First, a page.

I personally had the pleasure to have an American-speaking reception committee in a restaurant in Germany, after making an appointment to meet a friend there. One of the black-glass guys was at one point standing in a threatening pose in front of me. I decided not to hit him but to just leave that Pizzeria and its underling owner who didn't throw that merkin out of his premises.

    No, this is just a quest for government money and for power of intel agencies to control those 99% who are law-abiding. The 1% criminals will either use TOR or be in prison. When they come out, they will know what TOR is.

    All parties except the FDP (liberals) want to control people, including the lefties and the greenies. When it is about anything important, the greenies will regurgitate the Langley agenda, anyway.

  3. Anonymous Coward

    Criminals will use Tor

    How is Linux distributed?

  4. Anonymous Coward
    Anonymous Coward

    "data retention is essential for police in the fight against serious crime"

    Of course they'd say that. And of course it isn't true. Otherwise, we should've seen a sharp increase in crimes solved with the introduction of this "essential tool". As in, from nearly zero to at least over half of all serious crimes, suddenly solved thanks to this tool. We haven't seen such, so as such it isn't an essential tool. Or what else did you think "essential" means, hm?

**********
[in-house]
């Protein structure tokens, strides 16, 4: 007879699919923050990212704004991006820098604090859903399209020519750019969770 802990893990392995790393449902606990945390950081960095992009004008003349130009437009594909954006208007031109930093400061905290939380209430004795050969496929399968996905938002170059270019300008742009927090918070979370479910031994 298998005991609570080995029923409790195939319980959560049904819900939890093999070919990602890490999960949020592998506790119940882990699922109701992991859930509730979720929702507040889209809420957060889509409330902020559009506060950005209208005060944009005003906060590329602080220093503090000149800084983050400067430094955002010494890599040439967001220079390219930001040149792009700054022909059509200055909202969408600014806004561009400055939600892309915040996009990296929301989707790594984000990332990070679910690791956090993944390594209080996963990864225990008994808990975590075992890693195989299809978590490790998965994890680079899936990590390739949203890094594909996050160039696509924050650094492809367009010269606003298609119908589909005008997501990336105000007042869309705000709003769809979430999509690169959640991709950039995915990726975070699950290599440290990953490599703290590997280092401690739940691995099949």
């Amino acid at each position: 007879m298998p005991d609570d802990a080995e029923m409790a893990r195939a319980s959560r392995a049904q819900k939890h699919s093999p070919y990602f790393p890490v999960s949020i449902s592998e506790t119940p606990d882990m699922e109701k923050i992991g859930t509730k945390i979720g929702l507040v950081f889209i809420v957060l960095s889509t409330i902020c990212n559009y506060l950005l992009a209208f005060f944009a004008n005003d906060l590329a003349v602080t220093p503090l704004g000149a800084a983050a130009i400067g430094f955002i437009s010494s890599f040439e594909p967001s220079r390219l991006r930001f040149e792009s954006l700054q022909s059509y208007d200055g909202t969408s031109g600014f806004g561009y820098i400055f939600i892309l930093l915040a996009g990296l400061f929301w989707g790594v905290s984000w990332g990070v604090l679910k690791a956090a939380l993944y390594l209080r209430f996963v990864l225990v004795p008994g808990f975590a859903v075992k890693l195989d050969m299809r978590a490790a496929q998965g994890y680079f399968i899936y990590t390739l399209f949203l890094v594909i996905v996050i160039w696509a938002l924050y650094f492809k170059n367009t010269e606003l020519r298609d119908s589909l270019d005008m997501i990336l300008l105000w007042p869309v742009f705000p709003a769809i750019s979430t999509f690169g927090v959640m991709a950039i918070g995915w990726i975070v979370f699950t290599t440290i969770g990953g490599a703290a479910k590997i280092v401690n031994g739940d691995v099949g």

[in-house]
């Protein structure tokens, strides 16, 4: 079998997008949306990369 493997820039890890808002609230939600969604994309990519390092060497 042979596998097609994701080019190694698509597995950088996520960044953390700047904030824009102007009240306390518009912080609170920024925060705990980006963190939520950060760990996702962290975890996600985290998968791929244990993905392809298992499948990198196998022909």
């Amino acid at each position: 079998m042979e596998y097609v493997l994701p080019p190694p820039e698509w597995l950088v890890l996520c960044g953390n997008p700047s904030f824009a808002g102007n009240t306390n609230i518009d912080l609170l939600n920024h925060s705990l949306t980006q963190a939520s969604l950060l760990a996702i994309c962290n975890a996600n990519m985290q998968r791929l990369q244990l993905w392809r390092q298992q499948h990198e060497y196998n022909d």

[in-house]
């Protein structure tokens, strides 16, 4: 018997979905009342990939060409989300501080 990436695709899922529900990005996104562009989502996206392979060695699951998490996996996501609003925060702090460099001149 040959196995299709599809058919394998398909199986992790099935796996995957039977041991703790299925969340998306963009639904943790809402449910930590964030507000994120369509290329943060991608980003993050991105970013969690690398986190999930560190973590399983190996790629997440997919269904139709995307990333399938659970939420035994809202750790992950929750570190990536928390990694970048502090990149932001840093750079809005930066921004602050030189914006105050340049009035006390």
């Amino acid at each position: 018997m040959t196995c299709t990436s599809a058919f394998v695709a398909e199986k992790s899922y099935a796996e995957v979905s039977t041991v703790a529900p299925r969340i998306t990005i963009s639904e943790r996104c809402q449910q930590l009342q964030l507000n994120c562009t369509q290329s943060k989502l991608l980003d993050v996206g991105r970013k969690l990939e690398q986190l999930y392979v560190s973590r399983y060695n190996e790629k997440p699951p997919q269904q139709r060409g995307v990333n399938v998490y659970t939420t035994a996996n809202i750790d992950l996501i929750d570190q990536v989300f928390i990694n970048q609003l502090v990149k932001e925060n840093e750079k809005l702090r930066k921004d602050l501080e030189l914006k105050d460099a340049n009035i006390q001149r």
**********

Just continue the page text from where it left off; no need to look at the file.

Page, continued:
Unreasonable? Moi? If that's what pedantically insisting that the words be used according to what they mean, instead of letting them get bent all out of shape for your political gains, means these days, then yes. I don't see it that way, of course. But then I also do wish for and insist upon integrity in government, and all that'll get me these days is a free ticket to the happy place with the nice people in white coats.

  5. Anonymous Coward
    Anonymous Coward


    But ideal for blackmailing people though.*

    *Only applicable if you're above the law.

  6. Dave 15

    Of course its ineffective

    Those people engaged in illegal activities will hide their identity from such stupid ideas using a range of products and services (internet cafes, unprotected wifi, annonymisers etc etc etc etc) or swapping pay as you go sims etc etc etc

    The number caught by retaining data is going to be vanishingly small and restricted either to the terminally stupid or those engaged in fairly low level civil disobedience (such as denial of service on particularly objectionable corporations).

    Basically as normal this is hare brained politicians pandering to an even more stupid press and doing something thats obviously insane, expensive and ineffective. About the same level of stupidity as the gun laws and the ID card scheme. It does NOTHING to fight crime but everything to inconvienience and cost the average law abiding citizen.

    The police of course love this sort of thing, makes them feel big and important.